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  28. Gyula Klima, The “Grammar” of 'God' and 'Being': Making Sense of Talking About the One True God in Different Metaphysical Traditions.
    Is there a grammar of the name ‘God’? In an obvious and trivial sense there certainly is. This term, being a part of the English language, has to obey the grammatical rules of that language. So, for example, by consulting the relevant textbooks and dictionaries we can establish that ‘God’ is a noun, so it can function as the subject or predicate of simple categorical sentences, but it cannot, for example, function as a verb or a preposition.
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  29. Gyula Klima, Thomas of Sutton on the Nature of the Intellective Soul and the Thomistic Theory of Being.
    Thomas of Sutton was one of the earliest, and by all measures one of the most astute defenders of St. Thomas Aquinas’ characteristic theological and philosophical doctrines. As usual with medieval thinkers, we have little information regarding Sutton’s life..
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  30. Gyula Klima, What Can a Scholastic Do in the 21st Century?
    "What can a scholastic do in the 20 th century?" - asks Katalin Vidrányi in the title of her article written in 1970. [1] If her characteristically systematic and pithy analysis can be summarized in a single sentence, the author's answer is this: many things, but not too much.
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  31. Gyula Klima, Yale Lectures.
    The lectures presented here are the by-product of my teaching in Yale's Directed Studies program from 1991 through 1993 (hence the title, for want of a better). In fact, being what they are, lecture notes for an introductory philosophy course, they present rather elementary material. Yet, I flatter myself, they do not lack certain originality in the treatment of some of the basic questions of traditional metaphysics and epistemology. In any case, over the past couple of years they proved to (...)
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  32. Gyula Klima (2013). Three Myths of Intentionality Versus Some Medieval Philosophers. International Journal of Philosophical Studies 21 (3):359-376.
  33. Gyula Klima (2012). Ontological Reduction by Logical Analysis and the Primitive Vocabulary of Mentalese. American Catholic Philosophical Quarterly 86 (3):403-414.
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  34. Gyula Klima (2011). John Buridan. In. In H. Lagerlund (ed.), Encyclopedia of Medieval Philosophy. Springer. 597--603.
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  35. Gyula Klima (2011). Theory of Language. In Brian Davies & Eleonore Stump (eds.), The Oxford Handbook of Aquinas. Oxford University Press.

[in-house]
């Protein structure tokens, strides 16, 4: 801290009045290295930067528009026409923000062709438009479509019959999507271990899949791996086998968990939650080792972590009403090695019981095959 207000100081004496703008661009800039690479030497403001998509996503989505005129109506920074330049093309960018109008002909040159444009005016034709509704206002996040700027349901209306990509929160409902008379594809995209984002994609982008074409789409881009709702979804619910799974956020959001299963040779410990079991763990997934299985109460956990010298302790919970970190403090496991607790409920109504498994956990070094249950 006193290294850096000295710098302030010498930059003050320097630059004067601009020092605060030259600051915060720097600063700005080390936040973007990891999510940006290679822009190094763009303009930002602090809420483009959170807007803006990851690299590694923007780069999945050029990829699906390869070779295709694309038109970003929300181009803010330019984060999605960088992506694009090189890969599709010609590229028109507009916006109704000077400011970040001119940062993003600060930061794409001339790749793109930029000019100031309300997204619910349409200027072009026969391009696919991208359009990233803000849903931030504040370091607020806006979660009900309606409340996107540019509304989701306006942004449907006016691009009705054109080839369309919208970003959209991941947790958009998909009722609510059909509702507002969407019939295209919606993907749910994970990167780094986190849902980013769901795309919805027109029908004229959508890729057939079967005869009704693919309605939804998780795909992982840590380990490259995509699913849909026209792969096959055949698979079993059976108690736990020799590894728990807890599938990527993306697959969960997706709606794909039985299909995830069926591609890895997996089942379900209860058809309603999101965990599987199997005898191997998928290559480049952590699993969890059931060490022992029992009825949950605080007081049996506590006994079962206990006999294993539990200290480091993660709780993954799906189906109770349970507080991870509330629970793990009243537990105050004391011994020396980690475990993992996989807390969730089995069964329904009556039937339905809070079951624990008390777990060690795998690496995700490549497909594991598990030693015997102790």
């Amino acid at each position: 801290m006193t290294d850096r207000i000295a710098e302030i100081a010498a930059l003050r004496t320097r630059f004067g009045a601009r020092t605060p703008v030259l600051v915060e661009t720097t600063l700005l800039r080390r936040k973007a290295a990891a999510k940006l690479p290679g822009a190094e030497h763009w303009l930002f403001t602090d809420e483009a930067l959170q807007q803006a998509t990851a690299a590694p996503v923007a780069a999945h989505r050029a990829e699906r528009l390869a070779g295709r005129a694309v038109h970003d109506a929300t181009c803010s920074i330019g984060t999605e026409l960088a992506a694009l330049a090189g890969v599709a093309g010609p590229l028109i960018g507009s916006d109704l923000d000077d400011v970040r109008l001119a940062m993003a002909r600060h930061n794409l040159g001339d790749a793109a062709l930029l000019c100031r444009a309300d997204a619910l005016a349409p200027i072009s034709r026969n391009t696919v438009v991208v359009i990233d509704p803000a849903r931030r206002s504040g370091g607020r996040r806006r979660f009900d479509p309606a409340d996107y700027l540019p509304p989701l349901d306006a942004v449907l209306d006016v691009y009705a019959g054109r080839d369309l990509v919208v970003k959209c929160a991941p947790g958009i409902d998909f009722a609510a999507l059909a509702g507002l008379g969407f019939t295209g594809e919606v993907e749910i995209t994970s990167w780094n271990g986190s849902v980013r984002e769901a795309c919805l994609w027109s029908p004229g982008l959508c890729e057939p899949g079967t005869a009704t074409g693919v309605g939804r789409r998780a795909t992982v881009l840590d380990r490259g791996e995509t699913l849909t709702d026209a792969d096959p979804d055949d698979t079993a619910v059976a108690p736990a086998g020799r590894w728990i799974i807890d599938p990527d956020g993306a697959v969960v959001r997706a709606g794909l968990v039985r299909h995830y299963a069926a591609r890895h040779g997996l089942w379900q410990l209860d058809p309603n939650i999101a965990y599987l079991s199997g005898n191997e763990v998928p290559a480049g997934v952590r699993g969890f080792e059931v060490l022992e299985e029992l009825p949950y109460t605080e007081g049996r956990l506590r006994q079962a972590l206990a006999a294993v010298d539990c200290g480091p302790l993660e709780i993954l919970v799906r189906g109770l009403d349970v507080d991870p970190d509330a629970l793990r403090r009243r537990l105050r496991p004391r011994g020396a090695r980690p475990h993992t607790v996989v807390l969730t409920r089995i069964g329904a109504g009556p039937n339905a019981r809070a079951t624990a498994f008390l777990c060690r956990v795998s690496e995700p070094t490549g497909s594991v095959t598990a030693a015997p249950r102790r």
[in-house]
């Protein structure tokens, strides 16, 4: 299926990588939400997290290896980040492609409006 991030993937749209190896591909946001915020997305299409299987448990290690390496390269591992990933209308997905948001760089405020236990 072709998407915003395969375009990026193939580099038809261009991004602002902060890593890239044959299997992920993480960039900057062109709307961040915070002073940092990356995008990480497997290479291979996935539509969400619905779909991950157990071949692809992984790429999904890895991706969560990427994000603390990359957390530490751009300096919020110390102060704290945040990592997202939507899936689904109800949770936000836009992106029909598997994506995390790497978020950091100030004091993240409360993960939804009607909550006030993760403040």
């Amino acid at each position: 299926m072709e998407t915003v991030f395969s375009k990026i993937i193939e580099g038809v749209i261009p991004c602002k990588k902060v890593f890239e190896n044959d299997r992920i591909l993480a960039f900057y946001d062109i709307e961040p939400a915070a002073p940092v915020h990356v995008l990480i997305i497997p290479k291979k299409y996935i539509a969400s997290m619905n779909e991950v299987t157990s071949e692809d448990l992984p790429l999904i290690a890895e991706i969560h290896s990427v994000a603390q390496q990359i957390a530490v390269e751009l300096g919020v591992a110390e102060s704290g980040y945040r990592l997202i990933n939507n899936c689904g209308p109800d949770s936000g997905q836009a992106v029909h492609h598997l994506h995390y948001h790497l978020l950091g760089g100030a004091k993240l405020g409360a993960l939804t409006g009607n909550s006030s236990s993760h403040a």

36. Gyula Klima (2011). Thomas of Sutton. In. In H. Lagerlund (ed.), Encyclopedia of Medieval Philosophy. Springer. 1294--1294.
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  37. Gyula Klima (2010). Indifference Vs. Universality of Mental Representation in Ockham, Buridan, and Aquinas. Quaestio 10 (1):99-110.
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  38. Gyula Klima (2010). The Anti-Skepticism of John Buridan and Thomas Aquinas: Putting Skeptics in Their Place Versus Stopping Them in Their Tracks. In Henrik Lagerlund (ed.), Rethinking the History of Skepticism: The Missing Medieval Background. Brill. 103--145.
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  39. Gyula Klima (2009). Aquinas on the Materiality of the Human Soul and the Immateriality of the Human Intellect. Philosophical Investigations 32 (2):163-182.
    This paper argues that Aquinas's conception of the human soul and intellect offers a consistent alternative to the dilemma of materialism and post-Cartesian dualism. It also argues that in their own theoretical context, Aquinas' arguments for the materiality of the human soul and immateriality of the intellect provide a strong justification of his position. However, that theoretical context is rather "alien" to ours in contemporary philosophy. The conclusion of the paper will point in the direction of what can be done (...)
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  40. Gyula Klima (2009). John Buridan. Oxford University Press.
    Buridan's life, works, and influence -- Buridan's logic and the medieval logical tradition -- The primacy of mental language -- The various kinds of concepts and the idea of a mental language -- Natural language and the idea of a formal syntax in Buridan -- Existential import and the square of opposition -- Ontological commitment -- The properties of terms (proprietates terminorum) -- The semantics of propositions -- Logical validity in a token-based, semantically closed logic -- The possibility of scientific (...)